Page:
Concentration of iron in xylem sap of barley fed with ironIII and chelators

Takagi (1984) reported that PS could enhance Fe translocation to the shoot more rapidly than EDTA in rice fed with FeCl3 (20 ^M). It has been verified that PS are much more effective to enhance the absorption of Fe than the other natural or artificial chelators (Marschner et al., 1986; Romheld and Marschner, 1986). Our preliminary results (Kawai et al., 2001)

reported that PS enhanced Fe concentration in xylem sap more than the synthetic chelator EDTA.

Figure 14-7. Metal concentrations in xylem sap collected from barley grown hydroponically with different concentrations of EDTA-Fe (0, 1, 10, 100 ^M).

As a follow-up research, an experiment was conducted to examine whether PS could enhance Fe concentration in xylem sap more than other Fe chelators, when fed to the roots together with Fe3+. Roots of barley plants grown hydroponically under -Fe conditions were supplied with FeCl3 (30 ^M) and equimolar amounts of other Fe compounds, such as mugineic acid (PS), deferri-ferrioxamine B (FOB) (a microbial chelator) (van der Helm et al., 1987), EDTA, citrate, and malate from 13:00 to 16:00 p.m., when PS are not released from the roots. At 16:00 p.m., the plants were decapitated and xylem sap was collected for 3 hours.

The concentration of Fe in barley xylem sap was enhanced, with a factor of more than 10, in plants fed with PS and Fe3+ as compared to the control plants fed solely with Fe3+ (Figure 14-9). This result indicates that the PS-Fe complex was the most effective Fe source as compared with FOB, EDTA, citrate and malate. EDTA was not effective in enhancing Fe concentration in xylem sap, conversely to what was found in previous studies (Kawai et al., 2001).

Figure 14-8. Time course of the concentrations of Fe and phytosiderophores in xylem sap of Fe-deficient barley after being fed with FeCl3. Plant roots were fed with 30 ^M Fe3+ at 13:00 p.m. Plants were decapitated at 13:00, 16:00, 19:00, 22:00, 1:00, 4:00, 7:00, and 10:00 p.m. Xylem sap was collected for 3 hours from the stunts of the plants.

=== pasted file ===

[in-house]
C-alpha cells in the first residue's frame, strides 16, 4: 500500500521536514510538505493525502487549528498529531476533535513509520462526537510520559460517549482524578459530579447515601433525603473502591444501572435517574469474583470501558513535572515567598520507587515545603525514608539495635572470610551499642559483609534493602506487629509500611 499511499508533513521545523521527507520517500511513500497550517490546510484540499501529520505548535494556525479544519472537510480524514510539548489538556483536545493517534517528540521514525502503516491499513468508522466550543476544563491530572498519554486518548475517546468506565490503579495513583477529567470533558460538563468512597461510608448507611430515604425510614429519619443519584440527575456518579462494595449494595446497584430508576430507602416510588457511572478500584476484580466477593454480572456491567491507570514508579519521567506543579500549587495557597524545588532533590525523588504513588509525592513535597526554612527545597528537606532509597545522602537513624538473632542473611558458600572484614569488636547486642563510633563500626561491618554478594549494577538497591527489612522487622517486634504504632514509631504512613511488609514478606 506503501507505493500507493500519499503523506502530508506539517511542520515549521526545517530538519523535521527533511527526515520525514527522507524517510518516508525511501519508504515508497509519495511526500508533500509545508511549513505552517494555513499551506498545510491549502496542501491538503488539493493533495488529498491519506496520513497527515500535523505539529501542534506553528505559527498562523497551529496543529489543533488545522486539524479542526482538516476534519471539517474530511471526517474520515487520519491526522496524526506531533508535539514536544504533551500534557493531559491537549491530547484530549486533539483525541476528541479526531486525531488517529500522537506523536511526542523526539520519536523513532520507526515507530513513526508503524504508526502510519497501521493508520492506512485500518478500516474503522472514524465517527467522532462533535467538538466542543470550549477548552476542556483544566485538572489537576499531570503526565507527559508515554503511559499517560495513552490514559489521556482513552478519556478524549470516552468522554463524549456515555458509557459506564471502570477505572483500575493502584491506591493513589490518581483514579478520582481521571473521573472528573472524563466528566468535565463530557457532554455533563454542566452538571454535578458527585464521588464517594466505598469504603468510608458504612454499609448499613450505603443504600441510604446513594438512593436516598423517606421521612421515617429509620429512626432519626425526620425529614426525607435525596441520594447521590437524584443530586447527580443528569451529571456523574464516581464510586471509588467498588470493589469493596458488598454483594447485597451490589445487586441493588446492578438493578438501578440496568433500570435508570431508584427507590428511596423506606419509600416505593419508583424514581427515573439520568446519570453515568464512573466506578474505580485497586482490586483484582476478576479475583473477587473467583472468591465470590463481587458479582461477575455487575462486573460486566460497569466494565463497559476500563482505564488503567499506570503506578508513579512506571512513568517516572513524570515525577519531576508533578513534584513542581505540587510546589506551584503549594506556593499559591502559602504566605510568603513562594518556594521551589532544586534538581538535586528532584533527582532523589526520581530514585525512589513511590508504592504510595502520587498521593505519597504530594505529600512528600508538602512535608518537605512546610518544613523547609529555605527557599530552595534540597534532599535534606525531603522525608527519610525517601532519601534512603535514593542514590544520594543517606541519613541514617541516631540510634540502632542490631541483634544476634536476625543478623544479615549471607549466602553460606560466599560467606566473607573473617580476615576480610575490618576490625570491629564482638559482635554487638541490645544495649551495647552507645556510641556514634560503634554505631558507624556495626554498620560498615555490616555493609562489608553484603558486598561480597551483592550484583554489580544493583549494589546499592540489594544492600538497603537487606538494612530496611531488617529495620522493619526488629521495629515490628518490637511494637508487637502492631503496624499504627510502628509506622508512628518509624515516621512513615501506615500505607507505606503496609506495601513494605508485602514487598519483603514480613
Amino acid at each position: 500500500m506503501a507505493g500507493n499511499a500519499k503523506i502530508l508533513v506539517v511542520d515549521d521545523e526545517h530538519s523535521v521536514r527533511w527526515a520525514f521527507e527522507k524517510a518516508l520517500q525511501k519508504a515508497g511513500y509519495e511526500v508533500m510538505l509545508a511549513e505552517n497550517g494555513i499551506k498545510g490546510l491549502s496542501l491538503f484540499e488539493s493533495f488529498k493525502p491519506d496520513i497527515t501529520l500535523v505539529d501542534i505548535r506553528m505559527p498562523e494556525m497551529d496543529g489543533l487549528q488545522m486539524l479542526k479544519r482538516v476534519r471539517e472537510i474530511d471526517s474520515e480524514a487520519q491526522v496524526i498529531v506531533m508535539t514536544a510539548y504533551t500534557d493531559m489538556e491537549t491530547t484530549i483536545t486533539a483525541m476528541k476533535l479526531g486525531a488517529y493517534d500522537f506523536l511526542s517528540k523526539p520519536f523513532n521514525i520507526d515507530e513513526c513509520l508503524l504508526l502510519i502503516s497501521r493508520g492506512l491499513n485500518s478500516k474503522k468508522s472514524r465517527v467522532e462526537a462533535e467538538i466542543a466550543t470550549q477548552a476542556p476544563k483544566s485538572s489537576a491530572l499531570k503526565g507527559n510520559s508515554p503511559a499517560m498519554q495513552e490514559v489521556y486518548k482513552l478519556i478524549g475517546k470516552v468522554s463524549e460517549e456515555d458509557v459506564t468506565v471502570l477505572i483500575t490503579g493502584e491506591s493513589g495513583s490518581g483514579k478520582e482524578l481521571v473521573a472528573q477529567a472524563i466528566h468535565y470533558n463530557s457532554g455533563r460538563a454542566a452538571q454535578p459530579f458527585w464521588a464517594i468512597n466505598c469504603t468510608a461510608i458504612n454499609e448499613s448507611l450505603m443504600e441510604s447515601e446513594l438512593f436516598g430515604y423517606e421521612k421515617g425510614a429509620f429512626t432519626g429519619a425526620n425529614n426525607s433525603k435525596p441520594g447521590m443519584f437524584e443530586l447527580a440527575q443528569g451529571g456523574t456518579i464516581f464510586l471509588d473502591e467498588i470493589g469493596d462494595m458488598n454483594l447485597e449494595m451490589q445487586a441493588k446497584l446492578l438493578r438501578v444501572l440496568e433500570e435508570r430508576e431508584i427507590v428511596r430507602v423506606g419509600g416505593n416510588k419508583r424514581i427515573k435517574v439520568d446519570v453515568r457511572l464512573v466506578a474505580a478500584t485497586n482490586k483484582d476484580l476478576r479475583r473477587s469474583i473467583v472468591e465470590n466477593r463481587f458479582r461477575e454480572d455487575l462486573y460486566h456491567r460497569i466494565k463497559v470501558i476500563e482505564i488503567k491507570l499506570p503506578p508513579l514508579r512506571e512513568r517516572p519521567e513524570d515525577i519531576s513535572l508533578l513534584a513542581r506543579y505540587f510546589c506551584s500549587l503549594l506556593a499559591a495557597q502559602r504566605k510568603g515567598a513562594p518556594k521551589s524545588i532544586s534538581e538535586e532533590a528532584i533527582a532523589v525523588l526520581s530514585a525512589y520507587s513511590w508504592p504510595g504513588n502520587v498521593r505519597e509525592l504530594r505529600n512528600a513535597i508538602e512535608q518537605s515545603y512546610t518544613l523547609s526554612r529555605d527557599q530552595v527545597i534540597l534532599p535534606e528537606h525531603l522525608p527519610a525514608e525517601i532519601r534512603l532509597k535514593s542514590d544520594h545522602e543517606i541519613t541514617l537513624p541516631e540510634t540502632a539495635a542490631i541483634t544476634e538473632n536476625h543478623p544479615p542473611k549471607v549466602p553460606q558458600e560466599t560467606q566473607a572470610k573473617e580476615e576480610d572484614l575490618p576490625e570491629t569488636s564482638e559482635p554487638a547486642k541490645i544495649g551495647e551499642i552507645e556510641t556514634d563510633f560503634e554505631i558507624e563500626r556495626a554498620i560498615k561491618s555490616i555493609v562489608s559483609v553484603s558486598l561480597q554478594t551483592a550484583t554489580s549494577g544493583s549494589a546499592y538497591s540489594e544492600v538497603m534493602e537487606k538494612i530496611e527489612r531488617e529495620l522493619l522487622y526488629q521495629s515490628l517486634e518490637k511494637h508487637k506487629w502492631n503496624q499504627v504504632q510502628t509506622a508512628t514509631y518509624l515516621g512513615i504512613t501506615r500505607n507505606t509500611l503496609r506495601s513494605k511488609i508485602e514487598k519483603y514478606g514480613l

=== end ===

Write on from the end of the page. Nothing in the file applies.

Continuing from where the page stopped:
Figure 14-8. Time course of the concentrations of Fe and phytosiderophores in xylem sap of Fe-deficient barley after being fed with FeCl3. Plant roots were fed with 30 ^M Fe3+ at 13:00 p.m. Plants were decapitated at 13:00, 16:00, 19:00, 22:00, 1:00, 4:00, 7:00, and 10:00 p.m. Xylem sap was collected for 3 hours from the stunts of the plants.

Citrate was the second highest enhancer of the Fe concentration in xylem sap. Citrate has been used as an effective Fe source in nutrient solution by the pioneers of plant nutrition (Hewitt and Smith, 1975). It was also verified in this experiment that citrate-Fe is an adequate Fe source for the plant.

However, the question remains whether the PS-Fe3+ absorbed by the roots can be incorporated into the xylem without being dissociated into Fe3+ and PS in root cells. Further experiments using 59Fe and 14C isotopes will help us find the answer to this question.

Figure 14-9. Iron concentration of xylem sap collected from Fe deficient barley. Plant roots were treated with 30 ^M of various chelators together with an equimolar amount of FeCl3 for 3 hours in the nutrient solution (pH 6.5).
Growing Soilless

Growing Soilless

This is an easy-to-follow, step-by-step guide to growing organic, healthy vegetable, herbs and house plants without soil. Clearly illustrated with black and white line drawings, the book covers every aspect of home hydroponic gardening.

Get My Free Ebook


Post a comment